How big is a string in .NET?
Typically the size of an object is 8 bytes for the object header plus the sum of the fields. Consider this simple object:
The size of a ThreeFields object is 8 bytes (for header) + 8 bytes (for the double) + 4 bytes (for the object pointer) + 4 bytes (for the integer) = 24 bytes . But what about a string?
A string is composed of:
- An 8-byte object header (4-byte SyncBlock and a 4-byte type descriptor)
- An int32 field for the length of the string (this is returned by String.Length).
- An int32 field for the number of chars in the character buffer.
- The first character of the string in a System.Char.
- The rest of the string in a character buffer, terminating with a null terminator char. If you don’t believe me about the null-terminator, have a poke around with Reflector. String.AppendInPlace() demonstrates this nicely. One reason this is done is to aid unmanaged interop. Otherwise, everytime you marshal a string you’d need to copy it and add the ”
So a string size is 18 + (2 * number of characters) bytes. (In reality, another 2 bytes is sometimes used for packing to ensure 32-bit alignment, but I’ll ignore that). 2 bytes is needed for each character, since .NET strings are UTF-16. Thus, a string like so:
String mySimpleString = “Hello”;
Will be 18 + (2 * 5) = 28 bytes. Splendid. Now consider this snippet of code. It creates a String and a Stringbuilder with the same contents.
String atCompile = “123456789”;
StringBuilder buildingMyString = new StringBuilder(“123”);
String fromStringBuilder = buildingMyString.ToString();
This should create two strings: atCompile and fromStringBuilder, which both read “123456789”. How big are atCompile and fromStringBuilder? You might think:
18 + (2 * 9) = 36 bytes
But if you profile it in a memory profiler, like ANTS Profiler, and you’ll see this.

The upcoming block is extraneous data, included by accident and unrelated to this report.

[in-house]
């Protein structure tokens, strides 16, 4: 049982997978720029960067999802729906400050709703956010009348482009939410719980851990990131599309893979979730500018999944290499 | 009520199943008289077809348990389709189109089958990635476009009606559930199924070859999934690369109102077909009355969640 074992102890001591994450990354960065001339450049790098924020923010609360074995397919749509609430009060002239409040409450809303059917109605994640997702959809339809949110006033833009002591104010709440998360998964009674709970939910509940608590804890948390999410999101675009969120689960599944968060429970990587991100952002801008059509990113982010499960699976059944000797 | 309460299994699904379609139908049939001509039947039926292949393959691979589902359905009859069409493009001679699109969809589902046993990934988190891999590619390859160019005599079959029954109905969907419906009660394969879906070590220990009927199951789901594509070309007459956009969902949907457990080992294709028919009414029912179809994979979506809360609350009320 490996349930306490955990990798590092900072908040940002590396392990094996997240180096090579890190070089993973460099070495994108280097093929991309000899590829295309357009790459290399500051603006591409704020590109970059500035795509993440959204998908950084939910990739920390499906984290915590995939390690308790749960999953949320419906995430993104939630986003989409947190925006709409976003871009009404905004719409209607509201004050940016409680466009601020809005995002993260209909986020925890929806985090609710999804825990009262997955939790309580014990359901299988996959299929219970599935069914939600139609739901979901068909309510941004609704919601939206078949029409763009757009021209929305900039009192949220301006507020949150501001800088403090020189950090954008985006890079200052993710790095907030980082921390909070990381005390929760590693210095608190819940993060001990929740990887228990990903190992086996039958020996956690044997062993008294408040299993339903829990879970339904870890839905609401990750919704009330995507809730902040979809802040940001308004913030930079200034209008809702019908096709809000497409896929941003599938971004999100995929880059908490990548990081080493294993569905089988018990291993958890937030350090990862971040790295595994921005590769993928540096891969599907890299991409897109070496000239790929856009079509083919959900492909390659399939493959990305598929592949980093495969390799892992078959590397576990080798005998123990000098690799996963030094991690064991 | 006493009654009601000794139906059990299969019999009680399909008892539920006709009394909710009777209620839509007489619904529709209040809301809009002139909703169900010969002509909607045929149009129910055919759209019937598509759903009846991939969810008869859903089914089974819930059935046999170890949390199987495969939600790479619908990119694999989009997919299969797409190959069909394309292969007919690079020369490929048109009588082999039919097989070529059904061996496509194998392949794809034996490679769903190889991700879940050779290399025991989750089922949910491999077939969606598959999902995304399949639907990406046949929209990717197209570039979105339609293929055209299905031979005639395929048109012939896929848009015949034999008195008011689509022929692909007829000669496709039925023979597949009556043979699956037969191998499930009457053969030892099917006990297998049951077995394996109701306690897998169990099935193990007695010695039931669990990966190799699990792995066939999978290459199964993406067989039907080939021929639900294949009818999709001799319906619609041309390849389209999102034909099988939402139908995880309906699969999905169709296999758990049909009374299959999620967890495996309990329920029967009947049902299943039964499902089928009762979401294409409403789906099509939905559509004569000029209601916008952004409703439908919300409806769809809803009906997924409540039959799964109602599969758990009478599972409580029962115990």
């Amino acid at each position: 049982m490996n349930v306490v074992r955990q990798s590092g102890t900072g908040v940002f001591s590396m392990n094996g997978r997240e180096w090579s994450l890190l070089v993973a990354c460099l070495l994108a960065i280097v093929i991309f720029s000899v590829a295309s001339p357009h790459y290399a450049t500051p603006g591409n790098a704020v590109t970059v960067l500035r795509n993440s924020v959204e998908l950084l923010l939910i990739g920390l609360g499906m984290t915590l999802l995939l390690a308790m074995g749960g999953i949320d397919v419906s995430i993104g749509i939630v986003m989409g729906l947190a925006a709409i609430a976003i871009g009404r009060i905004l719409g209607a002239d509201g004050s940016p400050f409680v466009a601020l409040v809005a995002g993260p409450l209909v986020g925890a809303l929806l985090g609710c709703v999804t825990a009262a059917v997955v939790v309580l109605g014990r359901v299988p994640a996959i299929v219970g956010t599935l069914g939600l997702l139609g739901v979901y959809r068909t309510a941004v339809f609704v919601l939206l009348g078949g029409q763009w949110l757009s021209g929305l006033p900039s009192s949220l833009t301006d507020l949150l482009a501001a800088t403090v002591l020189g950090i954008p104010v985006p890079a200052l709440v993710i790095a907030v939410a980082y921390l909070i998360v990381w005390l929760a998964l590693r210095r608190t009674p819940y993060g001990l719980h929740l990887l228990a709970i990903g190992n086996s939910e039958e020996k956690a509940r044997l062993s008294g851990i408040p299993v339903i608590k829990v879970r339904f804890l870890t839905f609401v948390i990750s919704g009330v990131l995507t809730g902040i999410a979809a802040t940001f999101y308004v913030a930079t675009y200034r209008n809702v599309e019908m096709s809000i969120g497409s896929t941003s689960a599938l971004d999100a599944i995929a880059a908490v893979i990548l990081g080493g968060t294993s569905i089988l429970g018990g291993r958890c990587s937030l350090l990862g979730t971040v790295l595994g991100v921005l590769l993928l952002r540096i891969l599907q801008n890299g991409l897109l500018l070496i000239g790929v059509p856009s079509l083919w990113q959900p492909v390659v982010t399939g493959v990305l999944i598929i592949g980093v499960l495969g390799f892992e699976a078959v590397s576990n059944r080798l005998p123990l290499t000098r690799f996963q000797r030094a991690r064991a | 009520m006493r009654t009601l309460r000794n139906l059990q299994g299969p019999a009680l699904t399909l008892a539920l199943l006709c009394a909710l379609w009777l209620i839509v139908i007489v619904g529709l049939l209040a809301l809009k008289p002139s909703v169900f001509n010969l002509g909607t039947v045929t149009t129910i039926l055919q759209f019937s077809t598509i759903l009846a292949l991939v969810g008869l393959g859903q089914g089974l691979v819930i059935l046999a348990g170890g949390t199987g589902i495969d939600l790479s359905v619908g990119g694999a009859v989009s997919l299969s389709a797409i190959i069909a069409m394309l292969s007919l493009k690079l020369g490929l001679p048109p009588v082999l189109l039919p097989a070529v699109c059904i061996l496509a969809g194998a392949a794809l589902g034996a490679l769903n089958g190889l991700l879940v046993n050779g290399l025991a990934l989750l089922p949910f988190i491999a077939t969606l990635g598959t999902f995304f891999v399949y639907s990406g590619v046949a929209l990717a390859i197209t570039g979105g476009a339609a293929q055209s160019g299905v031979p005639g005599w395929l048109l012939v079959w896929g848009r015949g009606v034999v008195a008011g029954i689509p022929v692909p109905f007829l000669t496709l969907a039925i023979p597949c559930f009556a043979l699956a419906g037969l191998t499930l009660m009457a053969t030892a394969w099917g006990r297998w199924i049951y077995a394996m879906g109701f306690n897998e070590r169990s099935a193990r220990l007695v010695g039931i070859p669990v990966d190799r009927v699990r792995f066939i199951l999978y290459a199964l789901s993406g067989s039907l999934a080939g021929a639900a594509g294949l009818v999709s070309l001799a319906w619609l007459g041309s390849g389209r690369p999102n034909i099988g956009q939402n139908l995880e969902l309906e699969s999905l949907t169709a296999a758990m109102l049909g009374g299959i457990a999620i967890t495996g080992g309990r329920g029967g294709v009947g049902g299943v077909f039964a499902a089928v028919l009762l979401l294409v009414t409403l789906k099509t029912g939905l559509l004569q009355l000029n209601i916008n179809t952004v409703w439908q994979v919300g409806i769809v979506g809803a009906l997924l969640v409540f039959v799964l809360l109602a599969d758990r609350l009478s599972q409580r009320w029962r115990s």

The String atCompile is 36 bytes, as expected. fromStringBuilder has the same contents, but is 50 bytes. Eh? What’s going on there?
This weird behaviour is down to how System.StringBuilder does a ToString(). Like most people, I believed it allocated a new string and then copied the contents of the StringBuilder in. In reality, it just returns a reference to the string underpinning the StringBuilder. StringBuilders work by using strings backed with char buffers increasing in size in powers of two. A string does not need to be backed by a char buffer matching the string length; ‘expansion room’ is permitted. In this case, fromStringBuilder is backed by a 16-byte array, so is 18 + (2*16) = 50 bytes, as observed.
But what happens if the StringBuilder is then edited? Doesn’t the String we just got from ToString() then become invalid? Yes it does. When you do this append, StringBuilder copies the existing contents to a new string, and uses this new string. The String we got via ToString() continues to point to the String that has been discarded by the StringBuilder. This String is still backed by an over-sized char.
I presume Microsoft made this design decision because it is a common idiom to create a StringBuilder, append to it, ToString() it, and then never use it again. Copying all those bytes from the StringBuilder to a String would be a waste. Even if you then append to the StringBuilder after doing your ToString(), the resulting copy of the StringBuilder’s underlying string requires no time than would copying it during the ToString().